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October Obituaries: Category XV – Akira Kurosawa



In Memoriam

23rd March 1910 – 6th September 1998

“[My films] ask a common question – ‘why can’t people be happier together?’”

If I were to exhaustively detail the ways that Akira Kurosawa influenced the entire medium of film, the binding hasn’t yet been invented that would contain an article that long in print. Certainly, I can trot out the usual highlights. He codified the action film as popular entertainment in the form we know it today. He introduced Japanese cinema en masse to the rest of the world. The western, the chanbara, the wu xia, and many other cinematic genres besides, would be unrecognisably different without his contributions. Directors like George Lucas, Steven Spielberg, Francis Ford Coppola, Martin Scorsese, Sergio Leone and John Woo have paid him tribute both implicitly (Leone’s “A Fistful of Dollars,” the film that made Clint Eastwood a star, is a beat-for-beat retread of Kurosawa’s “Yojimbo” in a transplanted setting) and explicitly. Certainly, the entire New Hollywood movement of the 1970s is deeply in his debt.

All of this is well documented, so I’d like to come at the scope of Kurosawa’s influence from a slightly different angle. His 1962 samurai film “Sanjuro” ends with an iconic duel between the title character, a scruffy and abrasive ronin played by Toshiro Mifune, and his rival, a bodyguard to a disgraced master played by Tatsuya Nakadai. The two men stare each other down for over half a minute, completely still, before simultaneously drawing their swords and slashing in a single motion. There’s a fraction of a second’s pause, then Nakadai’s torso erupts in a great gout of stage blood spraying several feet. It’s one of the most sudden and shocking acts of violence in film. Bear in mind, the rest of “Sanjuro” is bloodless – plenty of characters die from sword strokes, but the audience sees no injury detail, as was the case in all action films at that point – this sort of stylised bloodletting had not yet caught on. After “Sanjuro,” that arcing blood spray became a coveted visual trope in samurai films, being used liberally in grindhouse offerings in the 70s like the “Lone Wolf and Cub” series to give swordfights an extra, grisly punch. Quentin Tarantino incorporated it into his pastiche of Japanese revenge dramas in “Kill Bill: Volume 1” with Uma Thurman’s endless dismemberments, and Kurosawa himself revisited the image in 1985’s “Ran” with the death of Lady Kaede, one of the most picturesque executions ever staged in a movie.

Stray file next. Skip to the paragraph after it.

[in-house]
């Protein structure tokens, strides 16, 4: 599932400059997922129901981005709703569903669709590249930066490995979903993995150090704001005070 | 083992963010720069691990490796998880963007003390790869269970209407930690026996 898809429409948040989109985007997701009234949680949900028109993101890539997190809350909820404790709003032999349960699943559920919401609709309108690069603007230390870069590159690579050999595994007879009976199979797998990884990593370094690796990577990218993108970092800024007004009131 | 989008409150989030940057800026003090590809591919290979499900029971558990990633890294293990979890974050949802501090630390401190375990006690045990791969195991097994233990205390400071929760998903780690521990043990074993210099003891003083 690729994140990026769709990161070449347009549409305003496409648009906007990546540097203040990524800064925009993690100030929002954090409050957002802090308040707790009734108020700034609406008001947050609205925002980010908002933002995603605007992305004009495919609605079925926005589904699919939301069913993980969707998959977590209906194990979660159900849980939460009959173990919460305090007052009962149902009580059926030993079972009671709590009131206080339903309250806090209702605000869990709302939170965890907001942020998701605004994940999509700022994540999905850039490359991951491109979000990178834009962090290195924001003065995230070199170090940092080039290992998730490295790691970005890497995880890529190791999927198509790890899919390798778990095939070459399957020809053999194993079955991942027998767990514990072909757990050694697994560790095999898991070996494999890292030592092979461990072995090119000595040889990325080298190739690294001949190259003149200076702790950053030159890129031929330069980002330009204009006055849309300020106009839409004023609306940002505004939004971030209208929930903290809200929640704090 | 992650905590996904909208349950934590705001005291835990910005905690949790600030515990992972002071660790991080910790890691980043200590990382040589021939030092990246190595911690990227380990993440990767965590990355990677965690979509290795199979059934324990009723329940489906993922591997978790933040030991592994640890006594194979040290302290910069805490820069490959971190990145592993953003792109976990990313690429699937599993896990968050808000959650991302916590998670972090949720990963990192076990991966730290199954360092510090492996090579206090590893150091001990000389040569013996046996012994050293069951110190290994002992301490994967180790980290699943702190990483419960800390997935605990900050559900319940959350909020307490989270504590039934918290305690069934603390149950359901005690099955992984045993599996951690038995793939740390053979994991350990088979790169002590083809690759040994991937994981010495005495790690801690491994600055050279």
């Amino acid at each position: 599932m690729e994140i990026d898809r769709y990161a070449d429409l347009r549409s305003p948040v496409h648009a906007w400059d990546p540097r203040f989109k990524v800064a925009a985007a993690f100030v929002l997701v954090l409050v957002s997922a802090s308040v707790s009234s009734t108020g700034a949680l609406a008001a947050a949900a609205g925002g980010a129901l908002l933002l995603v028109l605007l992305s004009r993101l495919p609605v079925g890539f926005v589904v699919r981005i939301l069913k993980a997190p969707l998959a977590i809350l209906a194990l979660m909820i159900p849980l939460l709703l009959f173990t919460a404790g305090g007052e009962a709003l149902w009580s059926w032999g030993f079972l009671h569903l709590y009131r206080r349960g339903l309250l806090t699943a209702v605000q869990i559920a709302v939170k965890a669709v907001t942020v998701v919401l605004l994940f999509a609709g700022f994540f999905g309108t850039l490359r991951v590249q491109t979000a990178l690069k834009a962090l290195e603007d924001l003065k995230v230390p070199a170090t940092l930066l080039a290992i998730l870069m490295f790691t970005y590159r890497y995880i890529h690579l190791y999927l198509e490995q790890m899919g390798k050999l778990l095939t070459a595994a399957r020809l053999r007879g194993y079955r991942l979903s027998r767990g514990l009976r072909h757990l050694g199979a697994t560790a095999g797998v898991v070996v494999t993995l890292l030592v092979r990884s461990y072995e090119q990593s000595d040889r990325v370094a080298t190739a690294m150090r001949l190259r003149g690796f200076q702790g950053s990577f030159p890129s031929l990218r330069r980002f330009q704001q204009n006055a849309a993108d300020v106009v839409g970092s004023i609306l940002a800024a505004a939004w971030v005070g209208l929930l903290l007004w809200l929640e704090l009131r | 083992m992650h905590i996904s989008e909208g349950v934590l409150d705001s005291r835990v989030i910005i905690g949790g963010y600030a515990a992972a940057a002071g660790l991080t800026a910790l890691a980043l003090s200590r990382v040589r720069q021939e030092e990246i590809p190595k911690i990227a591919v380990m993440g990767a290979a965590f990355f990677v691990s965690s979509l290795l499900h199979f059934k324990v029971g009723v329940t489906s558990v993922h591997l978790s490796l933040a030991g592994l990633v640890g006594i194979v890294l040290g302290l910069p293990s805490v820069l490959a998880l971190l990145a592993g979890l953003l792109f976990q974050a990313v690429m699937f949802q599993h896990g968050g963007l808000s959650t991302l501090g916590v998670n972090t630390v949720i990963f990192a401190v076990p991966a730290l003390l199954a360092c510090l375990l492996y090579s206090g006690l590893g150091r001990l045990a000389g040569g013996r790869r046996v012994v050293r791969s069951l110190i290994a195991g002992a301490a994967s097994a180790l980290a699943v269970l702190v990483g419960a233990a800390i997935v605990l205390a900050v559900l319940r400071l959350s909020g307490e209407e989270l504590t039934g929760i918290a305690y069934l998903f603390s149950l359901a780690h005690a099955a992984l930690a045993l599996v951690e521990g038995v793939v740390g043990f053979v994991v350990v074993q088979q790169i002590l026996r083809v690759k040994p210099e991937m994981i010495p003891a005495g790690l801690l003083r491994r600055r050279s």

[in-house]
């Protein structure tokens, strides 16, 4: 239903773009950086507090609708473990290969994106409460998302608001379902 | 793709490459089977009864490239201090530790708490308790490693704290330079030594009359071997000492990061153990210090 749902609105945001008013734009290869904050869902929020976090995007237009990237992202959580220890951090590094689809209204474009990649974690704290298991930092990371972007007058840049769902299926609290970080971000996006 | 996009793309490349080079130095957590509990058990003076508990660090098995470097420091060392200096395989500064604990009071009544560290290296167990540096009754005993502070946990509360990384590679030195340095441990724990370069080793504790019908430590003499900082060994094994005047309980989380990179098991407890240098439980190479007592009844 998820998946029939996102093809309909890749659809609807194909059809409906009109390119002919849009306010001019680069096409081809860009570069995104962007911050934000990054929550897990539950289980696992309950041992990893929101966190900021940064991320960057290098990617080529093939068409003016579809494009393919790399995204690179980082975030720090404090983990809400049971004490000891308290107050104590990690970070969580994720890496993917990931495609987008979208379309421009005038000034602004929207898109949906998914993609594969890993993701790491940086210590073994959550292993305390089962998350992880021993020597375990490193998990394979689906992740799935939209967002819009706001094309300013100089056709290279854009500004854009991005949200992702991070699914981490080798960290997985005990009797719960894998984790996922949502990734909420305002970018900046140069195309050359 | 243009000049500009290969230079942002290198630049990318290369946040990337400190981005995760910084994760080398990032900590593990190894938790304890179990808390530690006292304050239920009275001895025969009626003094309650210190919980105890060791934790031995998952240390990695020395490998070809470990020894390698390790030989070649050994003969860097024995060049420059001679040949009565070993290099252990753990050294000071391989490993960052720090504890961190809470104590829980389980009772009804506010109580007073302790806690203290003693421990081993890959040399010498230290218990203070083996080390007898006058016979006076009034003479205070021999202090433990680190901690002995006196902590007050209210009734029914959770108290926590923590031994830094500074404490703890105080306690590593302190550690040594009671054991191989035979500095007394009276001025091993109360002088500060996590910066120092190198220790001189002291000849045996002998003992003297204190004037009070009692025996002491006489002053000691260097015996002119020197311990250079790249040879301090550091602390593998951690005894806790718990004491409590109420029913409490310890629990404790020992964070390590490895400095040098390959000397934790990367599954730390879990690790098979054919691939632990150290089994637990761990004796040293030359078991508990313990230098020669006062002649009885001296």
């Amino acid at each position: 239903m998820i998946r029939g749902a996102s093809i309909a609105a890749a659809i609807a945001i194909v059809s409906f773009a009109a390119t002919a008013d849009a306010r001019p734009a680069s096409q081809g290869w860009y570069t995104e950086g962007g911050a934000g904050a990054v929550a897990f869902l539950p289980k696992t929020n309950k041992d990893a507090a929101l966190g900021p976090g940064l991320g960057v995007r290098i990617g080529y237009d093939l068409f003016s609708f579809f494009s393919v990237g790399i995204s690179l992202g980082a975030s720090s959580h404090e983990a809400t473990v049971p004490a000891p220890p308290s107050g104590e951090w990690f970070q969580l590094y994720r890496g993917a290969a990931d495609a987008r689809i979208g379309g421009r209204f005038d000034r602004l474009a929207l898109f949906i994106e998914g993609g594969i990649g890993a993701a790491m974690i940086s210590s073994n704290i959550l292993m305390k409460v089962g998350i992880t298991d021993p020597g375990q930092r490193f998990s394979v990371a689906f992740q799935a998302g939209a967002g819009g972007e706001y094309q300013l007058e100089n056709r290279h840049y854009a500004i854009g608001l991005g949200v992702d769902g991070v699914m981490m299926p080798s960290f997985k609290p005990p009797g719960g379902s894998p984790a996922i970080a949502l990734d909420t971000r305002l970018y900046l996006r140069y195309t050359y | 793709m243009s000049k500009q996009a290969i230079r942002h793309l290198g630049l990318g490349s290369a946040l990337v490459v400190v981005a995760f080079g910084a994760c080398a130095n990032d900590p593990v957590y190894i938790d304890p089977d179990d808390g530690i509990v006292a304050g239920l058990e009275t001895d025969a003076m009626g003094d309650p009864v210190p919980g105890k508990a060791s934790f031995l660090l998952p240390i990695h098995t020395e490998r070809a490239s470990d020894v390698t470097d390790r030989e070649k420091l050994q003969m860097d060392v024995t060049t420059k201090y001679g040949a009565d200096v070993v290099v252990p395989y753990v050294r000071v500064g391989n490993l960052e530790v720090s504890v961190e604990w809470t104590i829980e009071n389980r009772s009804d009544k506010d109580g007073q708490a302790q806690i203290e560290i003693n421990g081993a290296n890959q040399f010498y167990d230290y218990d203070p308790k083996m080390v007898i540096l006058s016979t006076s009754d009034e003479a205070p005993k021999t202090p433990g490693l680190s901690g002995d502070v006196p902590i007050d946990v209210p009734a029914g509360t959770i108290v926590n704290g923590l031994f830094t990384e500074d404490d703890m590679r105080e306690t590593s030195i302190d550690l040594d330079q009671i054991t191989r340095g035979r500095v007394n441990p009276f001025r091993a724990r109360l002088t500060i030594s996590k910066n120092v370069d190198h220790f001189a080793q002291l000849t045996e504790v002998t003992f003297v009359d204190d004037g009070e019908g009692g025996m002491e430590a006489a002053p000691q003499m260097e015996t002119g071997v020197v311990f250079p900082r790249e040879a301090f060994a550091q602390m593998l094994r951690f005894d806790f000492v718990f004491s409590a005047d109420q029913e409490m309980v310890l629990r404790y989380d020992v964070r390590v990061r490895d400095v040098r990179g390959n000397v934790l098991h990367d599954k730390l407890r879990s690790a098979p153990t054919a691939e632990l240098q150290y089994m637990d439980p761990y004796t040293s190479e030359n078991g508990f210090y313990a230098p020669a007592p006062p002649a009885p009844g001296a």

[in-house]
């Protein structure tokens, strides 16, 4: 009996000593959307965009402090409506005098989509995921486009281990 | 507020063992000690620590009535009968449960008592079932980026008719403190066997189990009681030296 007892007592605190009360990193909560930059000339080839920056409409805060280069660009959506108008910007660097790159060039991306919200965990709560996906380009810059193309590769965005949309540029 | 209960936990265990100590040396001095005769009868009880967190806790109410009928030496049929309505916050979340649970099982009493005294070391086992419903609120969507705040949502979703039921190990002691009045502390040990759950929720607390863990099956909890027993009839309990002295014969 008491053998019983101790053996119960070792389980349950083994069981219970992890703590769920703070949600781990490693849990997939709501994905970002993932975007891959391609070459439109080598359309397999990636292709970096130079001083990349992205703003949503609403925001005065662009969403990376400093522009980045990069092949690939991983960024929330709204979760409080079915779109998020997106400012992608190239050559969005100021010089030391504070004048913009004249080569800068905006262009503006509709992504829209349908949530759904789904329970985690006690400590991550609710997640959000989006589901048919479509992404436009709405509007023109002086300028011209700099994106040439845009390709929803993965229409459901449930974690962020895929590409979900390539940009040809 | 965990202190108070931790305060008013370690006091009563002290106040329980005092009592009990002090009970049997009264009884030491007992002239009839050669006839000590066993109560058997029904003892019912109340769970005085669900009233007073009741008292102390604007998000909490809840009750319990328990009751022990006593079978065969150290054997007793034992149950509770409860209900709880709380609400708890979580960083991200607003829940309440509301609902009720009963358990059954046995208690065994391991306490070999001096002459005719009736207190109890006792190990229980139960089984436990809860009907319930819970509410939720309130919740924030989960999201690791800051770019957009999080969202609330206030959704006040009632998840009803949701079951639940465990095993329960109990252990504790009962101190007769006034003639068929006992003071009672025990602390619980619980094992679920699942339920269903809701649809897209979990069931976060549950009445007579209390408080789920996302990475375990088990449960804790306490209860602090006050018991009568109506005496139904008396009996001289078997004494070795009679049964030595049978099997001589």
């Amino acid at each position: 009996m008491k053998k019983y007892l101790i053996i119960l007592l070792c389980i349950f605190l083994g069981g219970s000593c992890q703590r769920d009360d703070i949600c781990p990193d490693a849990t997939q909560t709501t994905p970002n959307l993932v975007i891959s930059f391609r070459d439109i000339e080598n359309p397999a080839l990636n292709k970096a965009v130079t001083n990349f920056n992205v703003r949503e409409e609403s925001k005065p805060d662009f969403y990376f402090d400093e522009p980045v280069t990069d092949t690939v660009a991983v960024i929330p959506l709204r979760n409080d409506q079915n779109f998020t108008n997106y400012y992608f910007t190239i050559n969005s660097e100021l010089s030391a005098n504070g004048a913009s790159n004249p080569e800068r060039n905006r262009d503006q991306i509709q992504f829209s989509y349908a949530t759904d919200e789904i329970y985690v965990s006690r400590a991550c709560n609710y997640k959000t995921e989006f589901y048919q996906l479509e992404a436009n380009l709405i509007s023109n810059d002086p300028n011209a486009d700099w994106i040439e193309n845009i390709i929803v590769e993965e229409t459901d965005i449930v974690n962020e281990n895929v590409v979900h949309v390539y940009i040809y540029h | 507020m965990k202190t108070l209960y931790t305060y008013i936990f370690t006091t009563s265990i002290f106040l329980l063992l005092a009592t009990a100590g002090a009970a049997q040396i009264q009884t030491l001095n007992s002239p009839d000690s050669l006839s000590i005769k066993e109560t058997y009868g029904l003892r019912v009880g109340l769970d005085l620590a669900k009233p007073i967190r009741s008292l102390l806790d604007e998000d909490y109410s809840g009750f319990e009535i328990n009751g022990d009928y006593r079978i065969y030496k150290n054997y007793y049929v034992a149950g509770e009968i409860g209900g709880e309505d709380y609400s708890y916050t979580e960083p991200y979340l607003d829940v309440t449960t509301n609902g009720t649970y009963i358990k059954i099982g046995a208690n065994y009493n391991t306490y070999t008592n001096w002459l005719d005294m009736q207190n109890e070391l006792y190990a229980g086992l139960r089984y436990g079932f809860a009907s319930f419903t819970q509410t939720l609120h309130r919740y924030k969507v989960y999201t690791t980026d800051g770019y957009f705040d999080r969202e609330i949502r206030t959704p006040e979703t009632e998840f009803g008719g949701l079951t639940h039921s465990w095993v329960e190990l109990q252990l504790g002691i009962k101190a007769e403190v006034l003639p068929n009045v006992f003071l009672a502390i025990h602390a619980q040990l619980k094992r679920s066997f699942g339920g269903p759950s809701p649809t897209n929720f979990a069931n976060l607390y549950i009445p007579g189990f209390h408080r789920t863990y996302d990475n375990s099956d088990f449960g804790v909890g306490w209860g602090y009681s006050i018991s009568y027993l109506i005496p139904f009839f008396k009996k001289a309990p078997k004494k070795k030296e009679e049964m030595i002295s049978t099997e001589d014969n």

It just makes it all the more remarkable that the original scene from “Sanjuro” was actually unintended. Kurosawa wanted to show blood to emphasise the climactic moment of the film, yes, but he had intended only for a short spurt. The hose in Nakadai’s clothes malfunctioned, the resulting torrent almost knocking him off his feet. Kurosawa liked the result well enough that he didn’t try for a second take.

To reiterate – one of Kurosawa’s mistakes left a more enduring legacy than the sum of the entire body of work of most artists.

Born to an old samurai family, Kurosawa’s upbringing was unorthodox with regard to his exposure to films – his father, Isamu, was open to western traditions and considered films to have educational merit, and his elder brother, Heigo, worked for a time as a silent film narrator. Akira found work in the 30s in the Photo Chemical Laboratories, the film studio that would go on to become Japan’s renowned Toho studio. He directed his first film in 1943, an action film titled “Sanshiro Sugata,” which took as its subject the initiation of a young man into judo. The film was considered a success and marked the beginning of a prosperous career.